First, we will document the level of causal understanding held by local house-building experts, who will be compared with non-experts, and non-builders (women). House-builders may have greater causal understanding than they express explicitly, so we will use a forced-choice interview paradigm to gauge causal understanding without requiring verbal explanations. In this task, we will ask participants targeted questions about the functionality of possible house frames that vary along a single dimension, under different environmental conditions. The conditions may include: wet and dry season, seaside versus inland locations, and unidirectional versus hurricane (multi-directional) winds. The houses may vary in terms of: materials used, frame structure, and method of construction (i.e., manner of lashing parts together). Participants with better causal understanding are expected to choose the most-functional house more often. Those with poorer understanding should show a weaker preference. As part of this method, we will have three external measures of the functionality of different parts of the bure homes. First, we will recruit a Fijian architect as a collaborator to assess bure structure durability from an engineering standpoint. Second, we will use survey data (detailed below) on bure construction and collapse, to assess how particular structural features affect bure survival. Finally, where possible we will test the explanations proffered by informants. For example, we will test the rot resistance of different woods empirically.
Our survey data will document spatiotemporal variation in bure construction in terms of structure and building techniques, identity of the builders and foreman, repair history, and time standing. We will also survey recently collapsed bure, as discussed above. The survey data will serve two functions. First, we can test the conclusions of our architectural expert and our local bure-building experts against the record of actual bure collapses and abandonments. Second, we can test the patterns of spatiotemporal variation based on functionality. We expect that there will be greater spatio-temporal variation for characteristics that do not have a functional purpose—that is, stylistic elements will vary more broadly across space and time, whereas functional aspects will be less variable.
When combined with the data on the average builder’s causal understanding of a particular functional trait, the survey data will allow us to narrow in on how causal understanding affects the likelihood of innovation for a particular trait. We can also combine data on who contributed or oversaw the building of each house, along with our causal understanding interviews, to assess whether individuals with better causal understanding are more or less likely to innovate. In addition, we can compare innovations made by foremen who have high versus low causal understanding, to assess whether those with high causal understanding differ in the types of innovations they make. We expect that those with high causal understanding will make more drastic changes than will those with low causal understanding. Finally, we can use the survey data on builder identities to calculate the total number of practicing builders in a village, and the degree to which their building practice overlaps with other villages. This will allow us to test whether, as predicted by cultural evolutionary models, larger and better-connected populations produce and maintain more innovations, and have more complex technologies as a result.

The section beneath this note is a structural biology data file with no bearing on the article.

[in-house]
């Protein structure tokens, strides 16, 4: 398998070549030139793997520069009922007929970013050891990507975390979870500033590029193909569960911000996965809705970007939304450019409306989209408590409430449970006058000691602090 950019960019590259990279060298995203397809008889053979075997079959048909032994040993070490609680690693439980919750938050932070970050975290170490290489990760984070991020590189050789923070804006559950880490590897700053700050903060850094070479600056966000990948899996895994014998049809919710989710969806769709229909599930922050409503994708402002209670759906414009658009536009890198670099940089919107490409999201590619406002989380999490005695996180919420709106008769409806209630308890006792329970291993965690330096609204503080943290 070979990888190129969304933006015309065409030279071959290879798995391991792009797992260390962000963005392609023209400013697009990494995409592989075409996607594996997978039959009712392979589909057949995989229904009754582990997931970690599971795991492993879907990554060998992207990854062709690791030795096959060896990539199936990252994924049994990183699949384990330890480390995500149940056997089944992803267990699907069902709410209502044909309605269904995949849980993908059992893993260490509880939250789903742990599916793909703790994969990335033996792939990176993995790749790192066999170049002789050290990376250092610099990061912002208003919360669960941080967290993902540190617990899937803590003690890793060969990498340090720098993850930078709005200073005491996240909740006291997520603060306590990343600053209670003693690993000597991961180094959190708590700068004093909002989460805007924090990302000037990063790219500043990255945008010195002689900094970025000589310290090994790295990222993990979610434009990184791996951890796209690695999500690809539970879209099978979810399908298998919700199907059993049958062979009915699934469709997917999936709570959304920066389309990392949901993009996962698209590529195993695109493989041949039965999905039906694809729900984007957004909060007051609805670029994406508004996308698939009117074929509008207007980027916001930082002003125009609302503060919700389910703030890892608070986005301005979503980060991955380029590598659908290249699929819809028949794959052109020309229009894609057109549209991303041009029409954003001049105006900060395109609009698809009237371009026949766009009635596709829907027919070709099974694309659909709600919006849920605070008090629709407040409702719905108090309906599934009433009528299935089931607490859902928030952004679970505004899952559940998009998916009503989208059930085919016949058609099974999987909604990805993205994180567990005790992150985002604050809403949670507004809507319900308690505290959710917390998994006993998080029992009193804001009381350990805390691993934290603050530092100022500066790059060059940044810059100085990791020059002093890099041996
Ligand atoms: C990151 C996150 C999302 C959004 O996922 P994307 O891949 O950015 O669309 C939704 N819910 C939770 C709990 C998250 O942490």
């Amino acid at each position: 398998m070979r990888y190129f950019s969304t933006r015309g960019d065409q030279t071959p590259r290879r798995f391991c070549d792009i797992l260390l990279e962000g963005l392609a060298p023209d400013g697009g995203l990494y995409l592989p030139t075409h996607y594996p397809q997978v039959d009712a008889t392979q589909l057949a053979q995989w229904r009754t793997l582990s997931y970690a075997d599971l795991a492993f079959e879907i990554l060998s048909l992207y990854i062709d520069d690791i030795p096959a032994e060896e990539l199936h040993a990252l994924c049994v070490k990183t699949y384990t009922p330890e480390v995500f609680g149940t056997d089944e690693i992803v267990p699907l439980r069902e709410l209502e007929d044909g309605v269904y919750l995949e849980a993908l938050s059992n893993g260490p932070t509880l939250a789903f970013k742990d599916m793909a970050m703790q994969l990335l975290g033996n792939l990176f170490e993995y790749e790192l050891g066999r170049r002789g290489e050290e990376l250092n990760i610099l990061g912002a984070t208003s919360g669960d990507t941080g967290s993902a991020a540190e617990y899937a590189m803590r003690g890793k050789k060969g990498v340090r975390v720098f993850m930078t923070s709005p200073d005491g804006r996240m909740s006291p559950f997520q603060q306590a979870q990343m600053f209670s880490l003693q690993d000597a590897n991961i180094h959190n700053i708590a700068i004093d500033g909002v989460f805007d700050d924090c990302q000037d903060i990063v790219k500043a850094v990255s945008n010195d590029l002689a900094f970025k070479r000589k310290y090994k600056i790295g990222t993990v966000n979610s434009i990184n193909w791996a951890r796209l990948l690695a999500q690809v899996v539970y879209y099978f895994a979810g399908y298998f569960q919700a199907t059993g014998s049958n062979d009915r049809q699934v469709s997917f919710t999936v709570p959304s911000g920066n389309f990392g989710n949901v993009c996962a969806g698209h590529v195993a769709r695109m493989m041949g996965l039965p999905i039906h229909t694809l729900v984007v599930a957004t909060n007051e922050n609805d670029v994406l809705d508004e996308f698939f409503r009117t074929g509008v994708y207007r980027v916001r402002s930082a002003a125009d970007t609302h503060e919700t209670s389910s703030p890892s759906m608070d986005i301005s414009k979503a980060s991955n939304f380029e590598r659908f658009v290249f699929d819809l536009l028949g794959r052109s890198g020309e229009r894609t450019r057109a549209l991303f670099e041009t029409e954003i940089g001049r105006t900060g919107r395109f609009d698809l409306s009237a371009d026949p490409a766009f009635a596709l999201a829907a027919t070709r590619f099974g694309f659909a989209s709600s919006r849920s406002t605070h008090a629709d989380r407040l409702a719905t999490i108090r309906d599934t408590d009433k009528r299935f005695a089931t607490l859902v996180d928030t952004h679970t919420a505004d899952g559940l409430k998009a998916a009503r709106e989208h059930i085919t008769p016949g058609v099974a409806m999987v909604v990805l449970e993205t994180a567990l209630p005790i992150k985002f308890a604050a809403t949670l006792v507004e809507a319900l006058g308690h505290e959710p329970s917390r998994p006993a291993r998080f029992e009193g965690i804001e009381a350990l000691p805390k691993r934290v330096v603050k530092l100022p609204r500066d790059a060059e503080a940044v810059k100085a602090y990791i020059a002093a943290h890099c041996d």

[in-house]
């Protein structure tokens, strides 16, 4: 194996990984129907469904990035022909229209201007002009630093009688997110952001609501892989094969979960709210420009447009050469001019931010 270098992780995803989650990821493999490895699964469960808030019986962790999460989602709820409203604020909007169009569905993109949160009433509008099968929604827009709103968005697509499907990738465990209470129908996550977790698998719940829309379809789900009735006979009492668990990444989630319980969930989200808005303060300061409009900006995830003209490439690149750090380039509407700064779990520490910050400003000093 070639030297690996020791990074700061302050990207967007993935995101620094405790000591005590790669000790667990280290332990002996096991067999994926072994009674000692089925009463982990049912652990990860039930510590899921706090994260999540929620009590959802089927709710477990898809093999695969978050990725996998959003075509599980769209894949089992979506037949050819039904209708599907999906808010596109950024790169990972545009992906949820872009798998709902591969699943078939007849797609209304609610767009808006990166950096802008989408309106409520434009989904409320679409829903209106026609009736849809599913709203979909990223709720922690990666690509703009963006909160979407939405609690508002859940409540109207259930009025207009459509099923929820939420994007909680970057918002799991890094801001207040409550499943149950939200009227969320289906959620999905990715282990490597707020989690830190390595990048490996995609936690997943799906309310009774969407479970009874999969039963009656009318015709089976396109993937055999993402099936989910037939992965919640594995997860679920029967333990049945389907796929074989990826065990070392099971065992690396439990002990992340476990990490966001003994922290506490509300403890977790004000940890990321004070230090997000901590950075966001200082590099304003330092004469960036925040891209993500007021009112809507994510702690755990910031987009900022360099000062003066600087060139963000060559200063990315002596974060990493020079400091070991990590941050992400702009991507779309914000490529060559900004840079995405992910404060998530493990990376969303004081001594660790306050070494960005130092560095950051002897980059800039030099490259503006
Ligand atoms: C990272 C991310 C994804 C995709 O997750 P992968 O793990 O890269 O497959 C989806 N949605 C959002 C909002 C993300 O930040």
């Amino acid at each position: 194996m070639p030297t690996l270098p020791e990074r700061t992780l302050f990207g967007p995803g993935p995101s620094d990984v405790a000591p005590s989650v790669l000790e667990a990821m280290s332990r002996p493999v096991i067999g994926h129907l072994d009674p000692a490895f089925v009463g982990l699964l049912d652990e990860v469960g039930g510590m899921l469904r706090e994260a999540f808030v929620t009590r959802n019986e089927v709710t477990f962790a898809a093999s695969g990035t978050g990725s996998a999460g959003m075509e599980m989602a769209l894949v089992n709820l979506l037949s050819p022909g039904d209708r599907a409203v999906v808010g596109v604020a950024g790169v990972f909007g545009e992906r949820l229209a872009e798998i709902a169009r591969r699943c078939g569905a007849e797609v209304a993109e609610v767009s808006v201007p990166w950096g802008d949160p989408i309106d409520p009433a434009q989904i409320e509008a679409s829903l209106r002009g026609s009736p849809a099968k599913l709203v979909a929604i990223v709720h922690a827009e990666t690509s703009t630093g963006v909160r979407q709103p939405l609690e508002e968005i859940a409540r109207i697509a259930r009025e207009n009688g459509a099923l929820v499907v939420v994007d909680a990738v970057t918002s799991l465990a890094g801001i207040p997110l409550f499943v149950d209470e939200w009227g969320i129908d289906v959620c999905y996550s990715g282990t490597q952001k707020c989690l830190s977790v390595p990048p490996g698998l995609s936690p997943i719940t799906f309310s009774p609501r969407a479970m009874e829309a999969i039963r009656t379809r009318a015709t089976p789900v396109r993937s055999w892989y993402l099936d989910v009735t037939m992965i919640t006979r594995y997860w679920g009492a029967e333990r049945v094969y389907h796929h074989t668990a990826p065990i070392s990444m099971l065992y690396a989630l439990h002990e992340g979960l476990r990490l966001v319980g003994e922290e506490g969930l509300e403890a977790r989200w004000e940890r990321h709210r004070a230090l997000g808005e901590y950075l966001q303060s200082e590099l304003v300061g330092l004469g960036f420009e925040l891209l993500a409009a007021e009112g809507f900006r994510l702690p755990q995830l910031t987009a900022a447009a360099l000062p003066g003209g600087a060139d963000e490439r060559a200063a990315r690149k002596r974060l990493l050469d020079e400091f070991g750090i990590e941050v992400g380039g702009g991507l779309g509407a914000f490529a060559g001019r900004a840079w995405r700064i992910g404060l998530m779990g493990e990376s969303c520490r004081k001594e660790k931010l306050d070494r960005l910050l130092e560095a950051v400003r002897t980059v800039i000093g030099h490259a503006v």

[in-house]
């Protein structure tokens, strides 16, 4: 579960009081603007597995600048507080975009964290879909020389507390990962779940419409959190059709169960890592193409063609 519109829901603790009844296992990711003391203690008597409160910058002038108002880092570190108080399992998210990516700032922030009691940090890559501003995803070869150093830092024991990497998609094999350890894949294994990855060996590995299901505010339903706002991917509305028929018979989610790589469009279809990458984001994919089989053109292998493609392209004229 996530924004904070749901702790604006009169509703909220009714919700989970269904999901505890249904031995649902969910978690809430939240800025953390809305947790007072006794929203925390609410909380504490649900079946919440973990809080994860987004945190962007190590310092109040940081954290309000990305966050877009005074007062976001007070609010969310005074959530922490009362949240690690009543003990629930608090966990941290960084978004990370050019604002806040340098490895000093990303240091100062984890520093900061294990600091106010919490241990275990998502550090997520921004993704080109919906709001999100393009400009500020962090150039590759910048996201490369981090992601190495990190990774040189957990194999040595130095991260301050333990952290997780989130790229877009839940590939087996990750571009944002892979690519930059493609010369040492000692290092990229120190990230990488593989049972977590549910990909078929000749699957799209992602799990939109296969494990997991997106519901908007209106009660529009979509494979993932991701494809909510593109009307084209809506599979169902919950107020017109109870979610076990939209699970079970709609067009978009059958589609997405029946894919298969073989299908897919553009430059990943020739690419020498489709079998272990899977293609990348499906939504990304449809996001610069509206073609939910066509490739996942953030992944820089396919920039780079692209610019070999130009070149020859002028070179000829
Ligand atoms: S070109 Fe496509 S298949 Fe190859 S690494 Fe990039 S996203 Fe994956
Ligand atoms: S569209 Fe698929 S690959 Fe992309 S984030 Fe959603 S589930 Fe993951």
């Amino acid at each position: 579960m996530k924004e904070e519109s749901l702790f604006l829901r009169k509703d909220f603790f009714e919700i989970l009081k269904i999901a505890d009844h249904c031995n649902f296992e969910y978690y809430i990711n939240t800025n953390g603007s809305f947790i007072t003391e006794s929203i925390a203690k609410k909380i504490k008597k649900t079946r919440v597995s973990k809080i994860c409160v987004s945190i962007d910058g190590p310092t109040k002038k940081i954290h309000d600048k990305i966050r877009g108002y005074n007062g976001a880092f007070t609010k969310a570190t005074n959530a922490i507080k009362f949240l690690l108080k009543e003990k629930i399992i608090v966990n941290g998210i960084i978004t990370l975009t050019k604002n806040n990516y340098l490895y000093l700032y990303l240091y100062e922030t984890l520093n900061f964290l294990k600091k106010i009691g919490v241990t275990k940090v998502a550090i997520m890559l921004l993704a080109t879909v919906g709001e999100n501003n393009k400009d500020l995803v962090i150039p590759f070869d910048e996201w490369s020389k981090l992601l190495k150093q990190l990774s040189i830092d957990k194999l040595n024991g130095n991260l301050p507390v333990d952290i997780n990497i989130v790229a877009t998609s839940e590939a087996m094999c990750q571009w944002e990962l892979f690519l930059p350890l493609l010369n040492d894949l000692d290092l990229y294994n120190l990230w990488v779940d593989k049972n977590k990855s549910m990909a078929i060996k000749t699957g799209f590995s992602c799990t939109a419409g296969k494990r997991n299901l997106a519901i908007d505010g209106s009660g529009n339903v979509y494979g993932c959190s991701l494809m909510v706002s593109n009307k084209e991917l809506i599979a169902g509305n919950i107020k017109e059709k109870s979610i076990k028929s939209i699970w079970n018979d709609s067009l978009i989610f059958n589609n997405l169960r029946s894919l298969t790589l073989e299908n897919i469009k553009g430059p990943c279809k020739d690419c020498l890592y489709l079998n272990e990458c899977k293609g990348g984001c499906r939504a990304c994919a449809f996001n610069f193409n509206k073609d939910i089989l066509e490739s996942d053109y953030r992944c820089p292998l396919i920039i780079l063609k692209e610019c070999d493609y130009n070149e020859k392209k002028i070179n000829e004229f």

In addition to material artifacts, humans also depend upon technological know-how that does not take physical form, which as a result cannot be reverse-engineered by users. In this category, we will study food-processing technologies, with a particular focus on fermentation. In contrast to artifacts like houses, where there is visual and tactile feedback available, fermentation is causally opaque. In fact, a variety of fermentation technologies seem to have evolved in different societies without an accurate causal understanding of why fermentation makes food safe to eat; this understanding only arrived with explanations through modern chemistry and microbiology. This suggests that fermentation may have evolved through a trial-and-error process, more so than through deliberate tinkering based on causal understanding. We plan to apply our 3-part methodology to understand variation in fermented cassava starch breads (madrai) in Fiji, and to milk-souring techniques among the Himba in Namibia.
Our collaborator, Brooke Scelza (UCLA, will conduct pilot interviews on variation in milk fermentation techniques in Namibia at her fieldsite this summer. In addition to field research, we will compare the effectiveness and complexity of techniques adopted relatively recently by the Himba to those used by groups with longer histories of pastoralism, based on the electronic Human Relations Area Files (eHRAF)—an ethnological archival database—and research on milk fermentation techniques by the Food and Agriculture Organization of the United Nations (1990).
The study design we describe above can be applied to any technology where it is possible to assess causal understanding, the functionality of features, and spatiotemporal variation of these features. As such, our results will have clear implications for the archaeological record of modern human origins, including other projects in this proposal that seek to understand the timing of appearance and dispersal of foraging populations and their complex technologies during late Pleistocene environmental shifts in coastal southern Africa (e.g., Projects 3–6).